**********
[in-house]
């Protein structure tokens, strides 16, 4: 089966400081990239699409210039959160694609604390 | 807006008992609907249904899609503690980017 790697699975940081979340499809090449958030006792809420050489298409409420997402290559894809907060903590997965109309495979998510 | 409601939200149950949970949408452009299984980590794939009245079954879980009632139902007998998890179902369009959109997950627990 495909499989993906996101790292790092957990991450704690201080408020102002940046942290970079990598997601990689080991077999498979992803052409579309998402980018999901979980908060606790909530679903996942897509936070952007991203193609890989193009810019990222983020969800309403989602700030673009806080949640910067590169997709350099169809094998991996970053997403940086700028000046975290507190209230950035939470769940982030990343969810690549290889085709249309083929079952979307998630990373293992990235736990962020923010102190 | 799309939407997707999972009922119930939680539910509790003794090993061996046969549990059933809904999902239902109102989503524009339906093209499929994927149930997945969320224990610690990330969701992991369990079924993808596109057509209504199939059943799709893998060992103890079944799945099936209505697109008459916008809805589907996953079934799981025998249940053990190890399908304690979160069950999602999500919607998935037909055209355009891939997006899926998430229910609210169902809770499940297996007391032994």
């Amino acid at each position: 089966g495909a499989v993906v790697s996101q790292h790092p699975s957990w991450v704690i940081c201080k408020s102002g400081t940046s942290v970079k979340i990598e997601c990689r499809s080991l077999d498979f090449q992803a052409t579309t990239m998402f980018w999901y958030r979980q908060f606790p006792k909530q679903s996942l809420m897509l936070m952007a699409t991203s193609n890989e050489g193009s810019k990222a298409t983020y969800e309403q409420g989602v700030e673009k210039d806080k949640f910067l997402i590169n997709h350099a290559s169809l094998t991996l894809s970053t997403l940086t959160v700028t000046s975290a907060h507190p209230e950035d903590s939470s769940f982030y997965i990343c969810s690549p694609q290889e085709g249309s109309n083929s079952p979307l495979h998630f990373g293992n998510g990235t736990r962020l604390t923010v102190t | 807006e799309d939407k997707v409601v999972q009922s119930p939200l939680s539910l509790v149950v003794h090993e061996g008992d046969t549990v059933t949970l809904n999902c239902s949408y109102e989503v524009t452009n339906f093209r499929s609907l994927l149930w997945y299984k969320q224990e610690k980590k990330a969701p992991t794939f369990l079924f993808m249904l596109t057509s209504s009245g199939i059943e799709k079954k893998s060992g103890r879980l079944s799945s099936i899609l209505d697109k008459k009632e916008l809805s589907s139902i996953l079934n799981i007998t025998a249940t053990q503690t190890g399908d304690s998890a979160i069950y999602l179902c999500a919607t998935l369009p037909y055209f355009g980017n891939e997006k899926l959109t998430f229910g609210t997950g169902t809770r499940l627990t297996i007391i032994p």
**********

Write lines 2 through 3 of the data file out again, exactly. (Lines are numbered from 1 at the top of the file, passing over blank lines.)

């Protein structure tokens, strides 16, 4: 089966400081990239699409210039959160694609604390 | 807006008992609907249904899609503690980017 790697699975940081979340499809090449958030006792809420050489298409409420997402290559894809907060903590997965109309495979998510 | 409601939200149950949970949408452009299984980590794939009245079954879980009632139902007998998890179902369009959109997950627990 495909499989993906996101790292790092957990991450704690201080408020102002940046942290970079990598997601990689080991077999498979992803052409579309998402980018999901979980908060606790909530679903996942897509936070952007991203193609890989193009810019990222983020969800309403989602700030673009806080949640910067590169997709350099169809094998991996970053997403940086700028000046975290507190209230950035939470769940982030990343969810690549290889085709249309083929079952979307998630990373293992990235736990962020923010102190 | 799309939407997707999972009922119930939680539910509790003794090993061996046969549990059933809904999902239902109102989503524009339906093209499929994927149930997945969320224990610690990330969701992991369990079924993808596109057509209504199939059943799709893998060992103890079944799945099936209505697109008459916008809805589907996953079934799981025998249940053990190890399908304690979160069950999602999500919607998935037909055209355009891939997006899926998430229910609210169902809770499940297996007391032994």
């Amino acid at each position: 089966g495909a499989v993906v790697s996101q790292h790092p699975s957990w991450v704690i940081c201080k408020s102002g400081t940046s942290v970079k979340i990598e997601c990689r499809s080991l077999d498979f090449q992803a052409t579309t990239m998402f980018w999901y958030r979980q908060f606790p006792k909530q679903s996942l809420m897509l936070m952007a699409t991203s193609n890989e050489g193009s810019k990222a298409t983020y969800e309403q409420g989602v700030e673009k210039d806080k949640f910067l997402i590169n997709h350099a290559s169809l094998t991996l894809s970053t997403l940086t959160v700028t000046s975290a907060h507190p209230e950035d903590s939470s769940f982030y997965i990343c969810s690549p694609q290889e085709g249309s109309n083929s079952p979307l495979h998630f990373g293992n998510g990235t736990r962020l604390t923010v102190t | 807006e799309d939407k997707v409601v999972q009922s119930p939200l939680s539910l509790v149950v003794h090993e061996g008992d046969t549990v059933t949970l809904n999902c239902s949408y109102e989503v524009t452009n339906f093209r499929s609907l994927l149930w997945y299984k969320q224990e610690k980590k990330a969701p992991t794939f369990l079924f993808m249904l596109t057509s209504s009245g199939i059943e799709k079954k893998s060992g103890r879980l079944s799945s099936i899609l209505d697109k008459k009632e916008l809805s589907s139902i996953l079934n799981i007998t025998a249940t053990q503690t190890g399908d304690s998890a979160i069950y999602l179902c999500a919607t998935l369009p037909y055209f355009g980017n891939e997006k899926l959109t998430f229910g609210t997950g169902t809770r499940l627990t297996i007391i032994p």